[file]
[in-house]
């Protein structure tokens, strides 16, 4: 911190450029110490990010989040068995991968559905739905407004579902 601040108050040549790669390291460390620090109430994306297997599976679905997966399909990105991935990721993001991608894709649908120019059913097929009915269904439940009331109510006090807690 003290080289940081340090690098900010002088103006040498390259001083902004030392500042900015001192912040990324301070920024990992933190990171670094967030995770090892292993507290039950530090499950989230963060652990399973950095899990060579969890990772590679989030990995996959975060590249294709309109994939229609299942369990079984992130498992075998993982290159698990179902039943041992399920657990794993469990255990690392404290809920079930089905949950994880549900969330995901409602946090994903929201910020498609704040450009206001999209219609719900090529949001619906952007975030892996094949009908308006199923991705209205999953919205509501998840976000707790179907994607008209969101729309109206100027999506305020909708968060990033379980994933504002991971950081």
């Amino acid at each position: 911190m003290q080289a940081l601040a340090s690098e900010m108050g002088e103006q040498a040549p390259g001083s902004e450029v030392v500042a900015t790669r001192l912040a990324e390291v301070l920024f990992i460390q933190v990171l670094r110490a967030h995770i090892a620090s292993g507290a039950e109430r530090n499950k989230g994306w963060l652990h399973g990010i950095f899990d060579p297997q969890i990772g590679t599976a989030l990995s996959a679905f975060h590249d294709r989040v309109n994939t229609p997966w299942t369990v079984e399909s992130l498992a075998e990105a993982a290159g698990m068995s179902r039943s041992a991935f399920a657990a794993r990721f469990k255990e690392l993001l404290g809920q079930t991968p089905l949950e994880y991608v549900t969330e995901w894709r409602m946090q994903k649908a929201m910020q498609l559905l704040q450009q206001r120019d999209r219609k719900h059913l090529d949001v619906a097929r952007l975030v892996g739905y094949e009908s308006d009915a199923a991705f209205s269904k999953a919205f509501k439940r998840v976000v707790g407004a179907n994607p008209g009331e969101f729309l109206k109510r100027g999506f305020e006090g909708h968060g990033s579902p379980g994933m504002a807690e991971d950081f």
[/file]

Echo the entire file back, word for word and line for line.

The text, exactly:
[in-house]
């Protein structure tokens, strides 16, 4: 911190450029110490990010989040068995991968559905739905407004579902 601040108050040549790669390291460390620090109430994306297997599976679905997966399909990105991935990721993001991608894709649908120019059913097929009915269904439940009331109510006090807690 003290080289940081340090690098900010002088103006040498390259001083902004030392500042900015001192912040990324301070920024990992933190990171670094967030995770090892292993507290039950530090499950989230963060652990399973950095899990060579969890990772590679989030990995996959975060590249294709309109994939229609299942369990079984992130498992075998993982290159698990179902039943041992399920657990794993469990255990690392404290809920079930089905949950994880549900969330995901409602946090994903929201910020498609704040450009206001999209219609719900090529949001619906952007975030892996094949009908308006199923991705209205999953919205509501998840976000707790179907994607008209969101729309109206100027999506305020909708968060990033379980994933504002991971950081």
């Amino acid at each position: 911190m003290q080289a940081l601040a340090s690098e900010m108050g002088e103006q040498a040549p390259g001083s902004e450029v030392v500042a900015t790669r001192l912040a990324e390291v301070l920024f990992i460390q933190v990171l670094r110490a967030h995770i090892a620090s292993g507290a039950e109430r530090n499950k989230g994306w963060l652990h399973g990010i950095f899990d060579p297997q969890i990772g590679t599976a989030l990995s996959a679905f975060h590249d294709r989040v309109n994939t229609p997966w299942t369990v079984e399909s992130l498992a075998e990105a993982a290159g698990m068995s179902r039943s041992a991935f399920a657990a794993r990721f469990k255990e690392l993001l404290g809920q079930t991968p089905l949950e994880y991608v549900t969330e995901w894709r409602m946090q994903k649908a929201m910020q498609l559905l704040q450009q206001r120019d999209r219609k719900h059913l090529d949001v619906a097929r952007l975030v892996g739905y094949e009908s308006d009915a199923a991705f209205s269904k999953a919205f509501k439940r998840v976000v707790g407004a179907n994607p008209g009331e969101f729309l109206k109510r100027g999506f305020e006090g909708h968060g990033s579902p379980g994933m504002a807690e991971d950081f």